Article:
Du Plessis, J., A History of Christian Missions in South Africa (Longmans, Green & Co., NewYork, 1911).         [ Links ]

Findlay, G.G., and Holdsworth, W.W., The History of the Wesleyan Methodist Missionary Society, Five Volumes (The Epworth Press, London, 1921-1924).         [ Links ]

Garrett, D.H., "The Controversial Death of Gobo Fango", Utah Historical Quarterly, 57, 3, 1989.         [ Links ]

Garr, A.K., Cannon, D.Q. and Cowan, R.O. (eds), "South Africa", in Encyclopedia of Latter-day Saints History (Salt Lake City, Deseret Book, 2000).         [ Links ]

Garrett, D.H. and Heaps, J.D., "South Africa Celebrates 150 Years", Church News, 6 September 2003.         [ Links ]

Hewson, L. A., An Introduction to South African Methodist (The Standard Press, Cape Town, 1952).         [ Links ]

"Homer Duncan Company (1861)", at Accessed 1 June 2018.         [ Links ]

Johnson, R.V., "South Africa: Land of Good Hope", Ensign (1993). "Kaffir: Racial Slur Used in Africa to Describe Indigenous African People", 15 November 2012, at Accessed 31 May 2018.         [ Links ]

"LDS Statistics and Church Facts, Total Church Membership, South Africa", at        [ Links ]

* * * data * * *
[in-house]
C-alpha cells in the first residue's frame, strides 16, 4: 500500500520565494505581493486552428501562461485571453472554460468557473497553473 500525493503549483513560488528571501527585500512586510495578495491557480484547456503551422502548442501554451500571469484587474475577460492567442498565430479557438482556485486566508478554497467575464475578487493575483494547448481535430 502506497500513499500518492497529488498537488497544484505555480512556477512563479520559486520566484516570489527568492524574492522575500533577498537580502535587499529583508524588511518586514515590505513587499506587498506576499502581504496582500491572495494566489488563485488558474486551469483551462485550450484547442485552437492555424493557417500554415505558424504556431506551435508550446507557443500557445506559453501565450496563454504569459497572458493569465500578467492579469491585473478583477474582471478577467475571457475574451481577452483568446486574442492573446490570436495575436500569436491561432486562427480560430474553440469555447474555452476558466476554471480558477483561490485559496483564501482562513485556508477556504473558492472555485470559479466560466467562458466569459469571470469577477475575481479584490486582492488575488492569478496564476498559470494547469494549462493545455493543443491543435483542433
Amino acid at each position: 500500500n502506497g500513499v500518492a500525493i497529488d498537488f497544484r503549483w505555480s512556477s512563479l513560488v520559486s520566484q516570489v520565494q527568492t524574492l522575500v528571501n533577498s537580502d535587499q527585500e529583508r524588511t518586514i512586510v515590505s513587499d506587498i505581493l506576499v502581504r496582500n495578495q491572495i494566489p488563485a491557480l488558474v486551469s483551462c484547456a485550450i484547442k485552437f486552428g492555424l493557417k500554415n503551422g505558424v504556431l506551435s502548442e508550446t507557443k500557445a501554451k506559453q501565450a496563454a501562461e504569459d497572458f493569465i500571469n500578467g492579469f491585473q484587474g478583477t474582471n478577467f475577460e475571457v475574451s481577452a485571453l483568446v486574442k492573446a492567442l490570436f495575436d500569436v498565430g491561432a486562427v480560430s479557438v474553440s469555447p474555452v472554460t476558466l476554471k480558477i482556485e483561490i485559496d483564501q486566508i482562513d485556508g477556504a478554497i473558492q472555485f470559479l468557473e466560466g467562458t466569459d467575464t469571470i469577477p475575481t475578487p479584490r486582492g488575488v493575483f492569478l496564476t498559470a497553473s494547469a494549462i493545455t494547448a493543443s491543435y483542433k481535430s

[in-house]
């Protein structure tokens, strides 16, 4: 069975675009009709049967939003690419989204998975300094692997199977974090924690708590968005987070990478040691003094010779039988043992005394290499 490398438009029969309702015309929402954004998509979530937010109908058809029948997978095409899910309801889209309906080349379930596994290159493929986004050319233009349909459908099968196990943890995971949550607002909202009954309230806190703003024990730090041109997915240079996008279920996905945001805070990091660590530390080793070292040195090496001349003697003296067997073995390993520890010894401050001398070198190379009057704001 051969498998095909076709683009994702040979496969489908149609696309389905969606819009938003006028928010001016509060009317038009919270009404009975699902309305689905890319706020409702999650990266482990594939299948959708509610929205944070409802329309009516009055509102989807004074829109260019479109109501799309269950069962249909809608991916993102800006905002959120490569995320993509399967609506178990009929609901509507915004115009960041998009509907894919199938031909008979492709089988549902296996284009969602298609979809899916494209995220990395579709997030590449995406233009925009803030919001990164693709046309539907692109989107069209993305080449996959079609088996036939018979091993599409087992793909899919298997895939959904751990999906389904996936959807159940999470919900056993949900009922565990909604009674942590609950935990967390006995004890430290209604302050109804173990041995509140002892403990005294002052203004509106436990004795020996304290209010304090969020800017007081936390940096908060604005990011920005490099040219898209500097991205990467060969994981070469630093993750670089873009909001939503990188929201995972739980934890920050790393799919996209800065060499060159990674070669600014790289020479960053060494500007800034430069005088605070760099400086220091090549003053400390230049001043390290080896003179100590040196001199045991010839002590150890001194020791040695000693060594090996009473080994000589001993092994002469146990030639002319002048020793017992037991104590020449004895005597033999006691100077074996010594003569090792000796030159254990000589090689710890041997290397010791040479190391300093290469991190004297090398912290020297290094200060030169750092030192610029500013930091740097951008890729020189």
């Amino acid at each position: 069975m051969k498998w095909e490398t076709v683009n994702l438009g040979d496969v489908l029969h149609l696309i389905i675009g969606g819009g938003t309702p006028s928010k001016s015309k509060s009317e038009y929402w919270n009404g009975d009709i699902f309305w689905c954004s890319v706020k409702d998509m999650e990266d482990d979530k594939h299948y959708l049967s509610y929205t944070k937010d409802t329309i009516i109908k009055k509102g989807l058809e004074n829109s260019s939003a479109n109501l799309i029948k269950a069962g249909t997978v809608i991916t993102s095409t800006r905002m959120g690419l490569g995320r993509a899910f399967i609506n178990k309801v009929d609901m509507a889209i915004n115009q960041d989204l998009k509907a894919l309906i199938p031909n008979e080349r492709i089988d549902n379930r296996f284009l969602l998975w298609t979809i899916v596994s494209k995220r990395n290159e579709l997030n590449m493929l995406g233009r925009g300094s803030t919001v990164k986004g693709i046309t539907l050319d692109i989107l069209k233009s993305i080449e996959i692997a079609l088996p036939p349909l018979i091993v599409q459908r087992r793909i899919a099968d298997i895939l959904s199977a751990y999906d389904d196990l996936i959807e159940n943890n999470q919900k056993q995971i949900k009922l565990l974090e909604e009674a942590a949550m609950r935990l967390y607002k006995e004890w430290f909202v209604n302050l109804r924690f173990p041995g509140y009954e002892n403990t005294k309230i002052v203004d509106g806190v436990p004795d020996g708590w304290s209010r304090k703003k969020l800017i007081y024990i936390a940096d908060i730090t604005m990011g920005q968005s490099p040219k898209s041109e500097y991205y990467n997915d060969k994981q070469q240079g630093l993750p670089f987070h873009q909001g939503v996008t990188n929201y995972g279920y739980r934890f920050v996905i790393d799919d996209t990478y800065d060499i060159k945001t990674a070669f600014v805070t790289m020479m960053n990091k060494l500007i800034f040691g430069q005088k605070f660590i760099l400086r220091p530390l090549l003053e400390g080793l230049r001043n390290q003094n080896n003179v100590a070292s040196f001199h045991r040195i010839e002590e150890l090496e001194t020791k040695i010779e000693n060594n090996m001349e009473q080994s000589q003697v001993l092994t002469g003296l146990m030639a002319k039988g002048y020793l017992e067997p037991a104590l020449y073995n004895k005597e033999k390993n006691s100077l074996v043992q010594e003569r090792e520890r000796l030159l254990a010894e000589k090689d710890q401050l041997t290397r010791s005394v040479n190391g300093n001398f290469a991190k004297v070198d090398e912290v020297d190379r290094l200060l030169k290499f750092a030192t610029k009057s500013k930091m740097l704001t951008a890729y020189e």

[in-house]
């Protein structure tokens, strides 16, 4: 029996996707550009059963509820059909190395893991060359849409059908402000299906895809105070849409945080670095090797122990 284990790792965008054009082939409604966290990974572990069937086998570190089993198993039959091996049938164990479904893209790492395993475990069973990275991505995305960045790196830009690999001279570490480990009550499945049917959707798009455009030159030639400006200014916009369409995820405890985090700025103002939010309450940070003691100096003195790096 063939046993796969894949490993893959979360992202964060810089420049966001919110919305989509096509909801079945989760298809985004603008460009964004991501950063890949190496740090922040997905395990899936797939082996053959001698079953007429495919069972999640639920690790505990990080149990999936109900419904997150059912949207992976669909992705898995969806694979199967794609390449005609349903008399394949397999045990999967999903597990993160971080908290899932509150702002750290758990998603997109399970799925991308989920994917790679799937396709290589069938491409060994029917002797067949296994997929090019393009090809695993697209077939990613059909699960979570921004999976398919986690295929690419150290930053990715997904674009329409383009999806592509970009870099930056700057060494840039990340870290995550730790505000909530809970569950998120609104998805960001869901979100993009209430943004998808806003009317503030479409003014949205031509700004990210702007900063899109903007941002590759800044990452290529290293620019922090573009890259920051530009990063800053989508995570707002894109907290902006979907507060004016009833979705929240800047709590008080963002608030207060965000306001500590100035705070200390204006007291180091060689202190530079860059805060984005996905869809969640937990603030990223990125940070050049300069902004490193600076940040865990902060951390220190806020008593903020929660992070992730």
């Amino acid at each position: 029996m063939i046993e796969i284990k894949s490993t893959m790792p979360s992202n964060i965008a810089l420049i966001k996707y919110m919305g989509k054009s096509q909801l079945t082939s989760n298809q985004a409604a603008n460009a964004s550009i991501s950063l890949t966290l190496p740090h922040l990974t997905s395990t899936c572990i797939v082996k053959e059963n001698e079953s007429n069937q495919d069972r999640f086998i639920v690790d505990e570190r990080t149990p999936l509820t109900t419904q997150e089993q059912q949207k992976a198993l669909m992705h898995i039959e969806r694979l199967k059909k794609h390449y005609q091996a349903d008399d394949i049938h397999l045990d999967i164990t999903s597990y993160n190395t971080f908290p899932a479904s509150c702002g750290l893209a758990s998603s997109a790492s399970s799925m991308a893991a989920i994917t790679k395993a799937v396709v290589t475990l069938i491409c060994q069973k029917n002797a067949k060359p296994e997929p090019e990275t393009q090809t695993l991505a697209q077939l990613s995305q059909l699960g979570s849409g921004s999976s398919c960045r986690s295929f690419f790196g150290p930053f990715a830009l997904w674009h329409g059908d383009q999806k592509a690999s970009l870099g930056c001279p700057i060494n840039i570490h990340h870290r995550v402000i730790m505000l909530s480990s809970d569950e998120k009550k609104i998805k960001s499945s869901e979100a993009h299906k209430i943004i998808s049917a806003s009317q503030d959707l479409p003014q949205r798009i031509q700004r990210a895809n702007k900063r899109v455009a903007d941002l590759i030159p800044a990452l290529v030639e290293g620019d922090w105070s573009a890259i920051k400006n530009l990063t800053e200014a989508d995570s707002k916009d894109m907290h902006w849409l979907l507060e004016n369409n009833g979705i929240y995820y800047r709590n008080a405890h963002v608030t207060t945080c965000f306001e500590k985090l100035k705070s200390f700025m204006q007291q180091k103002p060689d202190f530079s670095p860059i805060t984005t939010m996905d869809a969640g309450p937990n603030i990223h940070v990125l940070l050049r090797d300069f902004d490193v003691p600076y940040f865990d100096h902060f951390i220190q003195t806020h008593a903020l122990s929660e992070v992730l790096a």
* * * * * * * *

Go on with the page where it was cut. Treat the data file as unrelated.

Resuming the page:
Monson, F.R., "History of the South African Mission of the Church of Jesus Christ of Latter-day Saints", Master's thesis, Brigham Young University, 1971.         [ Links ]

Mostert, N., Frontiers: The Epic of South Africa's Creation and the Tragedy of the Xhosa People (Alfred A. Knopf, New York, 1992).         [ Links ]

Peires, J.B., The Dead Will Arise: Nongqawuse and the Great Xhosa Cattle-Killing Movement of1856-7 (Ravan Press, Johannesburg, 1989).         [ Links ]

Peterson, P.H., "The Mormon Reformation of 1856-1857: The Rhetoric and the Reality",/ournalo/Mormon History, 15 (1989).         [ Links ]

"Port Elizabeth to Boston: 20 February 1861 to 19 April 1861", at Accessed 1 June 2018.         [ Links ]

Richards, J., Extract from a letter to his brother, "The Work in Hindostan: Extracts of Letters from Elders William Willes and Joseph Richards", Latter-day Saint Millennial Star, 14, 34(1852).         [ Links ]